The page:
Stacia in the Press: HuffPost Live, Salon, and a New Gig.

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Why am I so happy? Read on.

Just a quick update before my next blog entry (which will probably be about calling a comeback a comeback, even if you’ve been here for years).

A few things have been poppin’:

On Thursday, I appeared on a HuffPost Live segment about black unmarried motherhood. Please watch when you get a chance.

  • I wrote a piece for Salon about The Melissa Harris-Perry Show’s recent segment on black single motherhood, which you can watch here. The piece was featured on the show’s Facebook page.
  • I’d also written another piece for Salon that I’m not sure I’d announced here.
  • And a recent one for The Atlantic that I know I didn’t mention here.
  • In other somewhat old news, I was one of five “Single Mom Breadwinners” featured at Disney’s Baby Zone site last month.
  • Just this morning, I tweeted about the importance of emotional restraint in personal writing (something I still struggle with, as I’m sure you can tell by my blog entries). If you’re a writer of nonfiction, you’ll want to check out the Storify slideshow there. Please note that one tweet should read, “Tell your emotions. But don’t sell your emotions.” The don’t is missing in the tweet.
  • I also Storify’d a tweeted tribute to Trayvon Martin this afternoon. May be always remember not just what we’re fighting for but for whom we’re fighting.
  • And finally, I’ve started a year-long fellowship with the illustrious Colorlines. I’m their 2013-14 Editorial Fellow for Community Engagement. This means, I’ll be helping them find ways to further connect with their readership through Google Hangouts, Twitter conversations, and article comment engagement on their website. It’s an exciting development as I’m a longtime fan of the pub and a stan for many of their writers/staff. Last week was my first week and we’re off to a swinging start. :)

In the next few days, I hope to have another blog entry for you. In the meantime, I hope you’ll check out the linked works above and let me know what you think. Thanks for reading, and thanks for being here.

Stacia in the Press: Freshly Pressed, The Atlantic, The Takeaway.

It’s been a crazy half-month. Last week, my blog entry, “How the 3/5ths Live” was featured on WordPress’s Freshly Pressed page, drawing more traffic and comments to this site over a four-day period than it’s seen in the five years it’s been around. If you’re a new blog subscriber via Freshly Pressed, welcome! I’m glad you’re here.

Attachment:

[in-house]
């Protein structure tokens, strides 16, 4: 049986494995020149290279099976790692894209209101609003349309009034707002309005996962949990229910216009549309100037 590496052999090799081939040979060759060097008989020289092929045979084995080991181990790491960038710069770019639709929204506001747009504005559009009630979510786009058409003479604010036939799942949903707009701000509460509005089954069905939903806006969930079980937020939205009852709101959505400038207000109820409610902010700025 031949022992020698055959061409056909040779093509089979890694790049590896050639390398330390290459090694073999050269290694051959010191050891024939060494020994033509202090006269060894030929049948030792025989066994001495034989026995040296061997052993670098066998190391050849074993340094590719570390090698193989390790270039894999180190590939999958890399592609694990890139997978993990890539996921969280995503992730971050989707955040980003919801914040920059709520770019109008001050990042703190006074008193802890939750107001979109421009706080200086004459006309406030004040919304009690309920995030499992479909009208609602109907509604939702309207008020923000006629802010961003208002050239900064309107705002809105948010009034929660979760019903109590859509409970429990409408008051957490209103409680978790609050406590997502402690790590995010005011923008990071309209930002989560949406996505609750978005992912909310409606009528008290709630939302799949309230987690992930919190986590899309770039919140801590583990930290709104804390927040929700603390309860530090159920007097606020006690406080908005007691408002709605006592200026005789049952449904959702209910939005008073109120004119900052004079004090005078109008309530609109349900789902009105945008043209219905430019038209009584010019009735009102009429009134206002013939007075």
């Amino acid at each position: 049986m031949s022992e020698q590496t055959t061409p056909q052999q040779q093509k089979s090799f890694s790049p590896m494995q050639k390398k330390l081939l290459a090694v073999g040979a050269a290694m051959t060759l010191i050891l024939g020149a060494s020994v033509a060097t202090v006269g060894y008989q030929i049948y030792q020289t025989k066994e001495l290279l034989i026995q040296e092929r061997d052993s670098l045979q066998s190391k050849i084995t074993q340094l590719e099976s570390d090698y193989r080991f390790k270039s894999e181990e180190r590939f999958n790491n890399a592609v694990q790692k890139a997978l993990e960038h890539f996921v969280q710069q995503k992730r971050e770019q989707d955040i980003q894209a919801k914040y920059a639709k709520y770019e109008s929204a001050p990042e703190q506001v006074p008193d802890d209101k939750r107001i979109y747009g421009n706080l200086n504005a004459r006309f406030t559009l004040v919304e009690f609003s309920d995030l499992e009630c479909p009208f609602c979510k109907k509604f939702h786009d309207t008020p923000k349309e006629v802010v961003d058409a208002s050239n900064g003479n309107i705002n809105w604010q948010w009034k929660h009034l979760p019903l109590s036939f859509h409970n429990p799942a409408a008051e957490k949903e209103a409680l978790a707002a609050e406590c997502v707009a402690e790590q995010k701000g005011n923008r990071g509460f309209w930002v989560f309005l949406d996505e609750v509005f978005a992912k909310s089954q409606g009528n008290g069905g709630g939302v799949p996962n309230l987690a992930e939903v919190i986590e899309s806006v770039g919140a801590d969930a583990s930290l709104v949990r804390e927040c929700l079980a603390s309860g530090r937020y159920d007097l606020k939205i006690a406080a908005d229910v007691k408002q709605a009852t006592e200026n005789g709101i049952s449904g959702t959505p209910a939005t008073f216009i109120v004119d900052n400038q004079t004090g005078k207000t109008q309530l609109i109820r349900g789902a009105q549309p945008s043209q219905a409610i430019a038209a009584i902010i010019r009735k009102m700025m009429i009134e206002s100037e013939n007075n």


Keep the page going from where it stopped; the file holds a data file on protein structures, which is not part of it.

Fair warning: I’ll be moderating my comments rather closely from here on out. I appreciate and welcome all respectful and productive feedback. But I’m doggedly anti-troll.

After this site saw that sudden surge in activity, I was invited to write a piece on unmarried motherhood for The Atlantic. I know. Pretty amazing, yes? Still pinching myself over that. In addition to being a creative writer and adjunct English professor, I’m also the founder of Beyond Baby Mamas, an online support and advocacy community for single parents of color. If you know anyone who could benefit from joining our fledgling group, send them to our Facebook page, our Tumblr, our Twitter, and our website.

The Atlantic piece has now led to what’s going to happen tomorrow (March 27) morning: I’ll be joining a discussion on unmarried motherhood and why talking to unmarried mothers is a critical part of interrogating stats on single parenthood. The discussion takes place on The Takeaway, a co-production of WNYC Radio and Public Radio International, syndicated nationally. If you’d like to listen live, I’ll be on around 9:45 am. I’ll update this post with an embedded audio clip, should one become available.

UPDATED: I can’t figure out how to embed the audio player, but here’s a link to the audio.

If you came to this blog for lyrical, moving writing, fear not. The next post will be a return to form. Periodically, I do update readers on my writerly news, publications, and developments. But this is, first and foremost, a creative nonfiction (and fiction/poetry) blog. That it will remain.